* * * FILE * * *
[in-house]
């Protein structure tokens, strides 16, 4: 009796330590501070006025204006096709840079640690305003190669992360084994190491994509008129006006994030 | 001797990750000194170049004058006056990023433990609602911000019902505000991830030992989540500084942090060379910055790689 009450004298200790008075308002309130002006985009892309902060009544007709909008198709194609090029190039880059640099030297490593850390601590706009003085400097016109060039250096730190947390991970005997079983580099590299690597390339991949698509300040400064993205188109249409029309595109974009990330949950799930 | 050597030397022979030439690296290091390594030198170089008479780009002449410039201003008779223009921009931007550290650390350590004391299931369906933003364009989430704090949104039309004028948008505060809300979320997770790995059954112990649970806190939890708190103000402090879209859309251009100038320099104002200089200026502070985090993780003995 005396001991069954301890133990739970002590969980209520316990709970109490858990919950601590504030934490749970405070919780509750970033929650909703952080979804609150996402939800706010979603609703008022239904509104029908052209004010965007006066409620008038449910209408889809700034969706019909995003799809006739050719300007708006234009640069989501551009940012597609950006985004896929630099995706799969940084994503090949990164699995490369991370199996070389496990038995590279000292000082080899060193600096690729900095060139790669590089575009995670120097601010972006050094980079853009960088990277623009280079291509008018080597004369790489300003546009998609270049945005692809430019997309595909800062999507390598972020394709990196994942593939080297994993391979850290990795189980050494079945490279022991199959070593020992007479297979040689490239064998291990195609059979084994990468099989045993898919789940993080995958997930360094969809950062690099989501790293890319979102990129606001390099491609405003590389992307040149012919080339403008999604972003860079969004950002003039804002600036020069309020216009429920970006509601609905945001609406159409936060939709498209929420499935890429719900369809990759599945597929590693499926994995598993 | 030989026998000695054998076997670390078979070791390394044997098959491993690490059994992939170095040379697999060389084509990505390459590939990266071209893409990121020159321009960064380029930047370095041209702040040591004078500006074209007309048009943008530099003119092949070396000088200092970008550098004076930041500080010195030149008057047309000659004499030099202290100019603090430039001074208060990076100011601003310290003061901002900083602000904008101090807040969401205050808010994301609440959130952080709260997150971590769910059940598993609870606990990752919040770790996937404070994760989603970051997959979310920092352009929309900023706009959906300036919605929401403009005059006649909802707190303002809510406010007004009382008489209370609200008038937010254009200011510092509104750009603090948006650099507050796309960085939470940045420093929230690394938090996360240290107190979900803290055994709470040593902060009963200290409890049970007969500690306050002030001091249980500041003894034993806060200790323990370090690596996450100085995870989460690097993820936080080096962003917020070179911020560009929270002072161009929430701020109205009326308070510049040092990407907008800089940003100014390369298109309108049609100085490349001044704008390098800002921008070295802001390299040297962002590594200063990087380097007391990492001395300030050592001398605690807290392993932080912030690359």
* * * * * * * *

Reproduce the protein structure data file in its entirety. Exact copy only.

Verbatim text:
[in-house]
């Protein structure tokens, strides 16, 4: 009796330590501070006025204006096709840079640690305003190669992360084994190491994509008129006006994030 | 001797990750000194170049004058006056990023433990609602911000019902505000991830030992989540500084942090060379910055790689 009450004298200790008075308002309130002006985009892309902060009544007709909008198709194609090029190039880059640099030297490593850390601590706009003085400097016109060039250096730190947390991970005997079983580099590299690597390339991949698509300040400064993205188109249409029309595109974009990330949950799930 | 050597030397022979030439690296290091390594030198170089008479780009002449410039201003008779223009921009931007550290650390350590004391299931369906933003364009989430704090949104039309004028948008505060809300979320997770790995059954112990649970806190939890708190103000402090879209859309251009100038320099104002200089200026502070985090993780003995 005396001991069954301890133990739970002590969980209520316990709970109490858990919950601590504030934490749970405070919780509750970033929650909703952080979804609150996402939800706010979603609703008022239904509104029908052209004010965007006066409620008038449910209408889809700034969706019909995003799809006739050719300007708006234009640069989501551009940012597609950006985004896929630099995706799969940084994503090949990164699995490369991370199996070389496990038995590279000292000082080899060193600096690729900095060139790669590089575009995670120097601010972006050094980079853009960088990277623009280079291509008018080597004369790489300003546009998609270049945005692809430019997309595909800062999507390598972020394709990196994942593939080297994993391979850290990795189980050494079945490279022991199959070593020992007479297979040689490239064998291990195609059979084994990468099989045993898919789940993080995958997930360094969809950062690099989501790293890319979102990129606001390099491609405003590389992307040149012919080339403008999604972003860079969004950002003039804002600036020069309020216009429920970006509601609905945001609406159409936060939709498209929420499935890429719900369809990759599945597929590693499926994995598993 | 030989026998000695054998076997670390078979070791390394044997098959491993690490059994992939170095040379697999060389084509990505390459590939990266071209893409990121020159321009960064380029930047370095041209702040040591004078500006074209007309048009943008530099003119092949070396000088200092970008550098004076930041500080010195030149008057047309000659004499030099202290100019603090430039001074208060990076100011601003310290003061901002900083602000904008101090807040969401205050808010994301609440959130952080709260997150971590769910059940598993609870606990990752919040770790996937404070994760989603970051997959979310920092352009929309900023706009959906300036919605929401403009005059006649909802707190303002809510406010007004009382008489209370609200008038937010254009200011510092509104750009603090948006650099507050796309960085939470940045420093929230690394938090996360240290107190979900803290055994709470040593902060009963200290409890049970007969500690306050002030001091249980500041003894034993806060200790323990370090690596996450100085995870989460690097993820936080080096962003917020070179911020560009929270002072161009929430701020109205009326308070510049040092990407907008800089940003100014390369298109309108049609100085490349001044704008390098800002921008070295802001390299040297962002590594200063990087380097007391990492001395300030050592001398605690807290392993932080912030690359």